Letter to the editor: Middlebury Mamas draw attention to gun safety
The Middlebury Mamas want to thank everyone in the community — friends, family, neighbors, and coworkers both near and far — who helped support us in our 200-mile “Reach the Beach” Ultra Ragnar Relay race last weekend. We also want to extend our gratitude to John Flowers and the editors of the Addison Independent for featuring our story in the Sept. 5 issue.
We are so proud to report that your generosity not only motivated us to reach the beach nearly two hours faster than the last time we raced this course, but helped us surpass our original fundraising goal of $3,000 to raise a total of $5,475 in support of Everytown for Gun Safety. We are deeply grateful for the love and support of everyone who contributed.
We know that many people gave to our cause because they, too, are concerned about the increasing incidence of mass shootings and gun violence in American schools and public spaces, and were perhaps also shaken by the averted incidents at Fair Haven High School and our own Middlebury Union Middle School.
During the Reach the Beach race, one of our Midd Mamas met a member of a team from Newtown, Connecticut, called “Dylan’s Wings of Change” — an organization sponsored by the Sandy Hook Promise. They were running in memory of Dylan Hockley, a six-year-old boy with autism who was killed in the Sandy Hook shooting. Their team, like our own, was enduring extreme physical exertion for a much larger purpose. And they, like us, are trying to right something that is wrong. The only difference is that we live in a place where it could have happened; they live in a place where it already has.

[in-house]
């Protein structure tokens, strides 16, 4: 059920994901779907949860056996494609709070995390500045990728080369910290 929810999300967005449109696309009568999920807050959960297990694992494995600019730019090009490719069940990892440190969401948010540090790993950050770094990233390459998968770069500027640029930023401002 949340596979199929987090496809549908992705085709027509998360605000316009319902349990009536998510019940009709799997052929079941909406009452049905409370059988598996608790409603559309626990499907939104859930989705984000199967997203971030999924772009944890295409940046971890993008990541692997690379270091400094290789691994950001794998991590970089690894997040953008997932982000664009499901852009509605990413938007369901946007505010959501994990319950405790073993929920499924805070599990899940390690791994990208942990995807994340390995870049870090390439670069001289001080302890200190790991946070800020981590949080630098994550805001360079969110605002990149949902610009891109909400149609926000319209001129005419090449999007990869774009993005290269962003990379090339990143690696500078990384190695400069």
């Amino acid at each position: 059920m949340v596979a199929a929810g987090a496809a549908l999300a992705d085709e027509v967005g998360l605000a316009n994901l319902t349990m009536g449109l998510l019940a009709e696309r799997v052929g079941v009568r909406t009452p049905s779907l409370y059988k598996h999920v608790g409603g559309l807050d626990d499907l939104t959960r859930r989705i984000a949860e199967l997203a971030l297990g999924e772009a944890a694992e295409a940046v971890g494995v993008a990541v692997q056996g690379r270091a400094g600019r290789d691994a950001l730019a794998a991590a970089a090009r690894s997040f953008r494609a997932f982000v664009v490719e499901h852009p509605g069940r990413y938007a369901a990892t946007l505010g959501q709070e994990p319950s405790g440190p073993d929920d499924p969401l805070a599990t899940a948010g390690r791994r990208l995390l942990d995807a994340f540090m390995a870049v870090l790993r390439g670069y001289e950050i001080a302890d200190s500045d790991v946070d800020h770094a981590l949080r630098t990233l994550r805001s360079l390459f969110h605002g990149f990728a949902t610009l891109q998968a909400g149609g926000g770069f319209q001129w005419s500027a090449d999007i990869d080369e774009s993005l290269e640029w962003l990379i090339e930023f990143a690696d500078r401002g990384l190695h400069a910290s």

Nothing quite captures the resolve you feel after sharing a moment like this. All six of us Midd Mamas had elementary school-aged children when Sandy Hook happened. We had high schoolers when Parkland happened, and four of us had children at MUMS during last year’s scare. The truth is that our children and their peers have never enjoyed a childhood absent of this devastating possibility, and it feels more tangible now than ever before.
So last weekend, we ran our hardest. We ran with the hope and determination that we were doing something to help foster and motivate change. We raced with the hope that maybe we’ll be spared the opportunity to run in memory of one of our own.
Running 200 miles with five other people over a period of 33 hours teaches you a few things. Of course, the challenge demands perseverance, forcing you to temper your exertion to maintain your stamina for the longer haul. In that sense, running an Ultra Ragnar Relay is a lot like parenthood itself. But beyond that is the matter of just being a good teammate — celebrating and encouraging one another through runs, anticipating each other’s needs, empathizing with the inevitable pain, and being gracious in a tight shared space. In this sense, running an Ultra Ragnar Relay is like being a good neighbor.
We know our community is filled with good neighbors — some who own guns and some who don’t. And we truly believe that all of us can work together toward a shared goal of maintaining a safe community where our children can thrive, while still honoring the traditions that Vermont values. Thank you to all who supported us in our race. And if you have been inspired by those who gave, please join!
Mary Heather Noble
Elaine Orozco Hammond
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